Linking the voiceless "th" sound with the voiced "th" sound

Vibrato

Banned
Greek
Hello. When we link the voiceless "th" sound to the voiced "th" sound or vice versa, we don't change the position of our tongue before making the second "th" sound, right?

For example when I say "Start with the first one", after making the "th" sound in the word "with", I should immediately make the "th" sound in the word "the" without changing the position of my tongue, right? I mean I should keep my tongue between my teeth when there is a voiceless "th" sound and there is a voiced "th" sound after it or vice versa, am I right? After making the first "th" sound, without any change in the position of the tongue between the sounds or without any pause at all, I should immediately make the second "th" sound, shouldn't I? So I should first put my tongue between my teeth for the first "th" sound and blow the air for making the voiceless sound, and then without any pause at all, by keeping my tongue between my teeth, I should make the voiced "th" sound right away shouldn't I?

Another example: "Smooth three by LeBron James". When you pronounce the "th" sound in "smooth", you put your tongue between your teeth and vibrate your vocal cords, then right away, without any pause - any change in the position of the tongue, you blow the air for making the voiceless "th" sound in "three", right?
I was just not sure, so I wanted to open this thread.
 
Last edited:
  • much_rice

    Senior Member
    English - American
    Don't worry, Vibrato, it's not that complicated in actual speech. I don't think anyone's vocal cords are fast enough to make the change, so the voicing of the first "th" sound will carry through to the second, or the first sound will be distorted in anticipation of the second. By the way, unvoiced "th" is sometimes called thorn by English philologists, and the voiced "th" called edh (pronounced with its own sound). These are the names of Old English letters.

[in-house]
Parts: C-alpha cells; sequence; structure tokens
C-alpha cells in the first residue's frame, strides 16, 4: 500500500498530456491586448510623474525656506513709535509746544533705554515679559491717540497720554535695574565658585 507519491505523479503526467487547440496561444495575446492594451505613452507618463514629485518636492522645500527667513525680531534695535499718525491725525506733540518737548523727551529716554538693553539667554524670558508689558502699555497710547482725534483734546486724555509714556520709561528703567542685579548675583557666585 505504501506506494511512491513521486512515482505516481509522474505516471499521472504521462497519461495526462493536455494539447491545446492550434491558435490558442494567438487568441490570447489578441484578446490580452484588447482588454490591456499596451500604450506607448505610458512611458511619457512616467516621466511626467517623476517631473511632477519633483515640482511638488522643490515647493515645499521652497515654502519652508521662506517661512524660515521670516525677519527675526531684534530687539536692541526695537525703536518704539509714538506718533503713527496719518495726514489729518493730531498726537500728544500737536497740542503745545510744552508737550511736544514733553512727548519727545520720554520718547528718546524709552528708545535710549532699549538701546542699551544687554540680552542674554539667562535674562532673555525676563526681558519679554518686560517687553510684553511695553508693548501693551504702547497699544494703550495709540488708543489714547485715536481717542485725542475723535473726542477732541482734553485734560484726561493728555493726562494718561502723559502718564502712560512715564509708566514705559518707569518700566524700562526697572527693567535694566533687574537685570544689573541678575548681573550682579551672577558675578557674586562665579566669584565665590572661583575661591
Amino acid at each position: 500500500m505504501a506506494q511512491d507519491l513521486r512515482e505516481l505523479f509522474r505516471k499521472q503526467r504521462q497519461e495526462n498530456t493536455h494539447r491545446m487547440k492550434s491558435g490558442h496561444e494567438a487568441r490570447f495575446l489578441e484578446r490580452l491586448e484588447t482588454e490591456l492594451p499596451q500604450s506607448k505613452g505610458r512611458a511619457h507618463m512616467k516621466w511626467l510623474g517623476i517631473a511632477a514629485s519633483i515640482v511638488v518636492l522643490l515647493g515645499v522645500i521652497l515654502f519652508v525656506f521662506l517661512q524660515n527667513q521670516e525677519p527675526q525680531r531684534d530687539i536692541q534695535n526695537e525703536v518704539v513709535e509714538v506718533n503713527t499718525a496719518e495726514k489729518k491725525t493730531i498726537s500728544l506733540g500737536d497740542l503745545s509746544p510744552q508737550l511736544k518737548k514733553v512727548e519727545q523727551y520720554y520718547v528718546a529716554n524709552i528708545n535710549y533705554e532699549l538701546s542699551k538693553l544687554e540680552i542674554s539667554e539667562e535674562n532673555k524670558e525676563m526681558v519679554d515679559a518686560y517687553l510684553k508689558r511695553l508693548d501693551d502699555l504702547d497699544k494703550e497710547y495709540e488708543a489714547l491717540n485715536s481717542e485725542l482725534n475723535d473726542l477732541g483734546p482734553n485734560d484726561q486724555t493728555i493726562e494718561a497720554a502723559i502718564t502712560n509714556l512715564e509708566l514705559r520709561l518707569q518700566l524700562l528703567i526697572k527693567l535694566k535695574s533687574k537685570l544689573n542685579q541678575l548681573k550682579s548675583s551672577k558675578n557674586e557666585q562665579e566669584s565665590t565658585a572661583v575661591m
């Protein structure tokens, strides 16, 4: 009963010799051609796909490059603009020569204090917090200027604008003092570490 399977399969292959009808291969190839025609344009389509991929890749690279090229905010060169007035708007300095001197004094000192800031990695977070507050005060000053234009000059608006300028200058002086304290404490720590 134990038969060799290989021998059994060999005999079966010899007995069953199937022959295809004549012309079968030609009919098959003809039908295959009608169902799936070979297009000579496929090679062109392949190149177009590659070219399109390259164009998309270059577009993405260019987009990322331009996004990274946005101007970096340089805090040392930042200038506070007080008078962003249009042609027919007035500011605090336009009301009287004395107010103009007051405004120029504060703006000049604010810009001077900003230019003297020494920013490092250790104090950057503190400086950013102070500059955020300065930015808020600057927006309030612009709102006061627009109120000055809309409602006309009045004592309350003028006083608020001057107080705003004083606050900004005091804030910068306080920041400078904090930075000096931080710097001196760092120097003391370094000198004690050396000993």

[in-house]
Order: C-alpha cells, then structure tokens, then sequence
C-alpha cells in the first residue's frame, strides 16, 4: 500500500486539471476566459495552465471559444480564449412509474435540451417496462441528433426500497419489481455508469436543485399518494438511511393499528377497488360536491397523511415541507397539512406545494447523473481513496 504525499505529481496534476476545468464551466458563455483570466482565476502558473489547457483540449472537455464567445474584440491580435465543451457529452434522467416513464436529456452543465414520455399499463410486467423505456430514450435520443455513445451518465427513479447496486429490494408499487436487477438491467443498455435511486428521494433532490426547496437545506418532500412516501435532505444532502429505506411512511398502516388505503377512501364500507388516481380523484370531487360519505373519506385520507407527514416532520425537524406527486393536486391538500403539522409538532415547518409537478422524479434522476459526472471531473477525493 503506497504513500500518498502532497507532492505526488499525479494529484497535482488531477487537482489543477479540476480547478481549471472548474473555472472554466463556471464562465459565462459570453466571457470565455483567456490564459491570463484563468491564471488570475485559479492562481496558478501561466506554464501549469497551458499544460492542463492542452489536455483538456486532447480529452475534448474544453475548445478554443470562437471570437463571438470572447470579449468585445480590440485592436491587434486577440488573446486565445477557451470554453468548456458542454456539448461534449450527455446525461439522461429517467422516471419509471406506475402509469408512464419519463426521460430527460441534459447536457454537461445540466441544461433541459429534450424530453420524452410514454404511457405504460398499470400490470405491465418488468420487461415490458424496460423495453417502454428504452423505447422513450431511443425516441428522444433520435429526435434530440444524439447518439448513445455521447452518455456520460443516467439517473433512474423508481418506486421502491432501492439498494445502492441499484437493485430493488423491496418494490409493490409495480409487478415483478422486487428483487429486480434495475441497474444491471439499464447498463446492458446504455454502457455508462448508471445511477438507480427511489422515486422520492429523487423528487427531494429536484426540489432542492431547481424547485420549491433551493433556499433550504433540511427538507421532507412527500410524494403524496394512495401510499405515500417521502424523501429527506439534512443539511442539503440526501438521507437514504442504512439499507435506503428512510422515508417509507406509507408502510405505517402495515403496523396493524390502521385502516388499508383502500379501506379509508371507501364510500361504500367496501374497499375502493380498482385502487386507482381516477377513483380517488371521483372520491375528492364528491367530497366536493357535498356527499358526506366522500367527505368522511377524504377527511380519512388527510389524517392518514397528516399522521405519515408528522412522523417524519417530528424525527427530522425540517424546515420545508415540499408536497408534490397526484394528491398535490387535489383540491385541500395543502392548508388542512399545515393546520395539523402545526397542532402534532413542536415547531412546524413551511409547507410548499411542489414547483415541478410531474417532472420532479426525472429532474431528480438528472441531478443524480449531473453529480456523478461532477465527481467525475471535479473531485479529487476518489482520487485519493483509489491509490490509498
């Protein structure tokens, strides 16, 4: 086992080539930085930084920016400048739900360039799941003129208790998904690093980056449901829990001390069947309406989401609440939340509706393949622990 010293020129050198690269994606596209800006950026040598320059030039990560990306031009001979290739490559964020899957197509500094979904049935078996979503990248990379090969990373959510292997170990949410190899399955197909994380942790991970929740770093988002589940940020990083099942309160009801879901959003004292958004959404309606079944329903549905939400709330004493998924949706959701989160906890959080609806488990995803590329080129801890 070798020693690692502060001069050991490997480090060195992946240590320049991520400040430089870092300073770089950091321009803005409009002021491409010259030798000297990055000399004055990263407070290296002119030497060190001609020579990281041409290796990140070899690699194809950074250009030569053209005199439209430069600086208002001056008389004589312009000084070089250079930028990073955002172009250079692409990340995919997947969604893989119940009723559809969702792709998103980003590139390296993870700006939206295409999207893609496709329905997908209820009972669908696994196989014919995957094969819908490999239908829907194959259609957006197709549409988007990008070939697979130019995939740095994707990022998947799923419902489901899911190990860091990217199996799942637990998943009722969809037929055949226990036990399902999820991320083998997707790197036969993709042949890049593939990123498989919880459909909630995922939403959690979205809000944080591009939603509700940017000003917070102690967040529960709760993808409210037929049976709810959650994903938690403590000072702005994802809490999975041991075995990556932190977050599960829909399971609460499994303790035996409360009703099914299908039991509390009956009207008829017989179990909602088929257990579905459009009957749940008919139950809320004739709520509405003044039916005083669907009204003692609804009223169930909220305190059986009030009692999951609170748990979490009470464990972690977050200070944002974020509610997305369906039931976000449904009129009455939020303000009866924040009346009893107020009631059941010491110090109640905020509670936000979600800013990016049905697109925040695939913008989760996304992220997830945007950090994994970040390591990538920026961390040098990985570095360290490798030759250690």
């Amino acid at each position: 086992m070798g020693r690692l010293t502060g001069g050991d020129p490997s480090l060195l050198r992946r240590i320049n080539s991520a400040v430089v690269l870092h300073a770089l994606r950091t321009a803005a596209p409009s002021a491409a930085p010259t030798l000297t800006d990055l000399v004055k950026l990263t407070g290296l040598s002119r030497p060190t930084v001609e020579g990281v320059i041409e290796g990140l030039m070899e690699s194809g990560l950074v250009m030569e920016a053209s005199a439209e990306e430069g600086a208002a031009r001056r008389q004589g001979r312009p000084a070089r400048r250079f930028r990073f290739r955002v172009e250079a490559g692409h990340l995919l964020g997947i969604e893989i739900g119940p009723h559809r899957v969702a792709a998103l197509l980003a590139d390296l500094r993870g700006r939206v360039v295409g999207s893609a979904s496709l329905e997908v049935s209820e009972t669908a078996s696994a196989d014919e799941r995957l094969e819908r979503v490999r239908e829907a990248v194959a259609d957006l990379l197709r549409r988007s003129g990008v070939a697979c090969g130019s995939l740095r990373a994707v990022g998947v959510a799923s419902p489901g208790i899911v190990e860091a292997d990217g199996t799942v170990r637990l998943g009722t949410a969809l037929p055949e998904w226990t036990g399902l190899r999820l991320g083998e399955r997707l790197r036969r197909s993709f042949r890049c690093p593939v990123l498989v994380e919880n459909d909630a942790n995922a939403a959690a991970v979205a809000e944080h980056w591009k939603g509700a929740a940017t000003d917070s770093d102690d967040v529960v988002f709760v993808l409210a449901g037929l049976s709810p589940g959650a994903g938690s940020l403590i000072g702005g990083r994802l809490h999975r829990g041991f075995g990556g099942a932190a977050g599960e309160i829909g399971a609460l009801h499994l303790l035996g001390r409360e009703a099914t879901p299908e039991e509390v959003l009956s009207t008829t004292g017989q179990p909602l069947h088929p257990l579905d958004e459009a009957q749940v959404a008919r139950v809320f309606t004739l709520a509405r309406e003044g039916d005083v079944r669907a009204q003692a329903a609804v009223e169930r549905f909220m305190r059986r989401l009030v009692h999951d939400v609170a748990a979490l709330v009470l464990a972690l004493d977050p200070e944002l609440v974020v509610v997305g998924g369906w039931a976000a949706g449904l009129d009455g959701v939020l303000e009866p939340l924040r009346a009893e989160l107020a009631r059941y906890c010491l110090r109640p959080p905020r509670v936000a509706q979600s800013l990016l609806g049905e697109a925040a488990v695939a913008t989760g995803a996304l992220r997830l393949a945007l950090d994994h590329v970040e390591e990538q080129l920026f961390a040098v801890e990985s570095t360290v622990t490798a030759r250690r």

In Start with the first one, I'd pronounce both with the unvoiced "th." Even though "the" is normally voiced, I just can't make the transition fast enough. Often it doesn't even sound like there's a consonant there: /Start with 'e first one./

    In Smooth three by LeBron James, I'd pronounce both as unvoiced, as if anticipating the "th" in "three." In this case, it sounds like /Smoo' three by LeBron James./

    I do not know the actual "rule" for this, if there is one. My guess is that it won't sound weird either way. You could probably voice both or leave both unvoiced when they go together like this.

    I'd only make the distinction if I were speaking very slowly and clearly, or if there were some kind of pause: "Start with... the first one."

    (NB: Some dialects of English pronounce "with" as if it ended in an edh and not a thorn.)
     

    Bongone

    Senior Member
    English - Australia
    I would also pronounce both as unvoiced.

    I wonder, though, whether it might be more like:...start wi’ the first one.
     

    Vibrato

    Banned
    Greek
    I didn't know that there was any difference in tongue placement between the voiced and unvoiced interdentals (the "th" sounds). I think the only difference is vocal cord vibration?
    Yes, there is no difference between the placements of your tongue. What I mean is, right after making the first "th" sound, should my tongue leave its place and then go back to its place again for making the second "th" sound? I think that, my tongue should stay between my teeth.
     

    Bongone

    Senior Member
    English - Australia
    I didn't know that there was any difference in tongue placement between the voiced and unvoiced interdentals (the "th" sounds). I think the only difference is vocal cord vibration?
    I feel there is quite definitely a difference in tongue placement. Saying with the at normal conversational speed the tongue doesn’t take the interdental position it would if I were just saying with. It somehow anticipates the more palatal placement of the.
     

    much_rice

    Senior Member
    English - American
    Yes, there is no difference between the placements of your tongue. What I mean is, right after making the first "th" sound, should my tongue leave its place and then go back to its place again for making the second "th" sound? I think that, my tongue should stay between my teeth.
    Ah, now I see what you mean. No, you don't have to retract your tongue.
     

    natkretep

    Moderato con anima (English Only)
    English (Singapore/UK), basic Chinese
    I pronounce with with a voiced consonant normally anyway. And so with the is voiced for me.

    If I had to say both the, I do switch from the voiceless to the voiced consonant. No change in the tongue or any other position.
     
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